June 16, 2021
Adaptation of green picoplankton widely living in the ocean to different light environments
A joint study group including RIKEN CSRS, National Institute for Environmental Studies, Shizuoka University, Japan Fisheries Research and Education Agency, the University of Tokyo, and Ochanomizu University discovered a new photoreceptor which detects three types of light from green picoplankton distributed widely in the ocean by analyzing marine metagenome data obtained Sendai Bay, Japan, and the western subarctic Pacific Ocean from 2012 to 2014.
Most of green picoplankton need light to survive. Among the constituents of sunlight, blue light penetrates deeper in the ocean than red light. Therefore, photoreceptors which detect light of different wavelengths are indispensable for green picoplankton living at different depths of the ocean.
The joint group analyzed marine metagenome data using the gene sequence of a blue light receptor, cryptochrome, as a query, and found a chimeric gene composed of a cryptochrome and a red-light receptor, phytochrome. The protein derived from this gene is named “dualchrome”. The researchers found that dualchromes detect blue, orange and far-red light, and are possessed by Pycnococcus, one of prasinophytes, oceanic plankton, and its relatives. In addition, they sequenced the whole genome of Pycnococcus, and elucidated part of the basis of how these algae have adapted to various light environments from the lower part of the marine euphotic zone where light hardly reaches up to the surface of the ocean.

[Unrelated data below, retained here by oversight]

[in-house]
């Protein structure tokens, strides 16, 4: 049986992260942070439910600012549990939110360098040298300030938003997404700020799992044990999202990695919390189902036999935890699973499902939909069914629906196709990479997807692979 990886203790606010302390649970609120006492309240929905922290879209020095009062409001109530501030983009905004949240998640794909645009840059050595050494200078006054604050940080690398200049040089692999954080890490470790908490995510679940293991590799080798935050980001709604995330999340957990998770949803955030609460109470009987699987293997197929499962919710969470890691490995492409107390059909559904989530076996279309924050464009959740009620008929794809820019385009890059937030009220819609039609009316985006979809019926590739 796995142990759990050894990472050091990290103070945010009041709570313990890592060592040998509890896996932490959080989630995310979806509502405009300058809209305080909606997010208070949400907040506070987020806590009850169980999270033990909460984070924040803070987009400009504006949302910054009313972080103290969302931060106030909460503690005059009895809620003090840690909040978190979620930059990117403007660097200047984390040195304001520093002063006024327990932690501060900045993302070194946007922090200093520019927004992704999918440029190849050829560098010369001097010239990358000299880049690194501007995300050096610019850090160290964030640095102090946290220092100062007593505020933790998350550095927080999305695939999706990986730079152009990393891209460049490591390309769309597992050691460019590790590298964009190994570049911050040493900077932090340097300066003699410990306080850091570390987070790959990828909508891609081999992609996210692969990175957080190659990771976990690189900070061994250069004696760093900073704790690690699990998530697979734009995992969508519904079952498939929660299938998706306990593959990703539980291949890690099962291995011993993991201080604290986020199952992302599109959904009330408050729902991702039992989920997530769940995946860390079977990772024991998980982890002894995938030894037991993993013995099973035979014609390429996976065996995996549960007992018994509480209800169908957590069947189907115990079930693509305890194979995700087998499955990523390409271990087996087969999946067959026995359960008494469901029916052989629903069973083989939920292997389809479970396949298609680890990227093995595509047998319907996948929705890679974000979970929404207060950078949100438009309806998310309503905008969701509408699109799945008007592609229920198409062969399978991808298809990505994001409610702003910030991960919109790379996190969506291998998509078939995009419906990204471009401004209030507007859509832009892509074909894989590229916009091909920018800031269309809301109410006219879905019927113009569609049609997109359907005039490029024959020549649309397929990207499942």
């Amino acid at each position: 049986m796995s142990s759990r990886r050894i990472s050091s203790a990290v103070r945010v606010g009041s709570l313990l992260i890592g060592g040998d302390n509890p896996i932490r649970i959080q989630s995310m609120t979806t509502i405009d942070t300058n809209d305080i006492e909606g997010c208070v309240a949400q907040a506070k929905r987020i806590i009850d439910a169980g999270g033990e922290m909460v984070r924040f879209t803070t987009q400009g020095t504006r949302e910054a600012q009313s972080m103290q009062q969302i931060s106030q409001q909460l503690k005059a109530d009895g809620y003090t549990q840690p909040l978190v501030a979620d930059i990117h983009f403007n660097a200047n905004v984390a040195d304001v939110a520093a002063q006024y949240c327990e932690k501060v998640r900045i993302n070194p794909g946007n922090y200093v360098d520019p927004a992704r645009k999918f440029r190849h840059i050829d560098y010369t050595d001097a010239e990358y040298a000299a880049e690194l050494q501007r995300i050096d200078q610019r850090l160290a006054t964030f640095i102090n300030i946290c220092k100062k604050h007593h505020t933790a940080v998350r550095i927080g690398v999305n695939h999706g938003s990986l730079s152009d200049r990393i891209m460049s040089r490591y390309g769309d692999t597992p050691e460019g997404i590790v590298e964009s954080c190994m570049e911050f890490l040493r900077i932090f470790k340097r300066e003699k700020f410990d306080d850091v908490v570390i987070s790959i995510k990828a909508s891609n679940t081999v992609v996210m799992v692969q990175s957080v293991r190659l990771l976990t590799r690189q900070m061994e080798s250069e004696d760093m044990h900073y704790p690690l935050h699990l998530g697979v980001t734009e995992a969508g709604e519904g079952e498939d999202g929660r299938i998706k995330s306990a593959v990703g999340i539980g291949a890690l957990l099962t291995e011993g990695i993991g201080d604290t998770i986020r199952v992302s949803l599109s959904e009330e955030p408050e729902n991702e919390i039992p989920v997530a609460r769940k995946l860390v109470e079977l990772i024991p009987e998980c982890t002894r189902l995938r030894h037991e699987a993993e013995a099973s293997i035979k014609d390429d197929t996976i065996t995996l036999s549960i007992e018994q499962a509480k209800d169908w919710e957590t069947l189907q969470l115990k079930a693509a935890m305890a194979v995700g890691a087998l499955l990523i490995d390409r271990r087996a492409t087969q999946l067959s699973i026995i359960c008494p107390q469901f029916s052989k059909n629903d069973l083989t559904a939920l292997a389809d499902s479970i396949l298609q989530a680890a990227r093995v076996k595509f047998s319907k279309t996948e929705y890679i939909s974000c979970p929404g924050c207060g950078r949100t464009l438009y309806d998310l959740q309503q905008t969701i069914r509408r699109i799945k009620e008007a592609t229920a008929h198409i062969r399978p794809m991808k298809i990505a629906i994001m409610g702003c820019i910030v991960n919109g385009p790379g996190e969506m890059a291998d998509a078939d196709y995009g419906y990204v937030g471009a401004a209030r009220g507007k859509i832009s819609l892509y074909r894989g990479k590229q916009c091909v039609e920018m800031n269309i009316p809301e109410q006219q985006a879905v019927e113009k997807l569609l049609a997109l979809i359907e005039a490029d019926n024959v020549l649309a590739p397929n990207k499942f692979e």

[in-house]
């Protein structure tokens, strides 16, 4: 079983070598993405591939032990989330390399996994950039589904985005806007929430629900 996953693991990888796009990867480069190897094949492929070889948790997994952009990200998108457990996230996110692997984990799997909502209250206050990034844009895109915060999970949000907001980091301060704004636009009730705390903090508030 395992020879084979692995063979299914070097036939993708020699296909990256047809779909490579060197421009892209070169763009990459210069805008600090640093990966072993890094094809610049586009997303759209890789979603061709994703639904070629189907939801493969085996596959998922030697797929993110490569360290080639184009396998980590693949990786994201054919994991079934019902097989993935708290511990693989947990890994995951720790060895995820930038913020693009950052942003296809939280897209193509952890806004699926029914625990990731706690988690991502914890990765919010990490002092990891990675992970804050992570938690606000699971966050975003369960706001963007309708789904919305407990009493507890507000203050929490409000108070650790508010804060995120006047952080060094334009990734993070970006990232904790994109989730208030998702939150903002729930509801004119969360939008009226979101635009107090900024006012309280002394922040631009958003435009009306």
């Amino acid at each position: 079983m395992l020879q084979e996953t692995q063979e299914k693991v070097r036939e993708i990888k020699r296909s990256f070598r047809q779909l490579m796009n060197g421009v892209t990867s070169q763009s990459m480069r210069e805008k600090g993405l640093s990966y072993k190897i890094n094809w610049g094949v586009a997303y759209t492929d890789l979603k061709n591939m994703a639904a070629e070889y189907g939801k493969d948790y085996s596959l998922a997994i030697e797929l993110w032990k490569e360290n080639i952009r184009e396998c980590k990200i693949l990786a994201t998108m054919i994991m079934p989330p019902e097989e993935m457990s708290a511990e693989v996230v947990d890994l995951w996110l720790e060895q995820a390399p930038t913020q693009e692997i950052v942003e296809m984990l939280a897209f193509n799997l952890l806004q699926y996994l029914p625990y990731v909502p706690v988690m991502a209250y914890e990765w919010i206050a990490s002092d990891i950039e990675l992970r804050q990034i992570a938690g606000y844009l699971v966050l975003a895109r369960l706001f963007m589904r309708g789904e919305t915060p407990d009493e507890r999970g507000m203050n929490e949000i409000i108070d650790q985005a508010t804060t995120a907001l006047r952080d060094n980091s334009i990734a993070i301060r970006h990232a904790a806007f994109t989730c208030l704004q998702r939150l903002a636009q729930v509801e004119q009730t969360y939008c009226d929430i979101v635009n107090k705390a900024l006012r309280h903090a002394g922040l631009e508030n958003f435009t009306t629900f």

This finding is considered to contribute to understanding the photoreceptive mechanism and evolution of photoreceptors of green picoplankton in the ocean.
Nature Communications doi:10.1038/s41467-021-23741-5
Y. Makita, S. Suzuki, K. Fushimi, S. Shimada, A. Suehisa, M. Hirata, T. Kuriyama, Y. Kurihara, H. Hamasaki, E. Okubo-Kurihara, K. Yoshitake, T. Watanabe, M. Sakuta, T. Gojobori, T. Sakami, R. Narikawa, H. Yamaguchi, M. Kawachi, M. Matsui,
"Identification of a dual orange/far-red and blue light photoreceptor from an oceanic green picoplankton".
Minami Matsui; Group Director
Yuko Makita; Senior Scientist
Setsuko Shimada; Research Scientist
Synthetic Genomics Research Group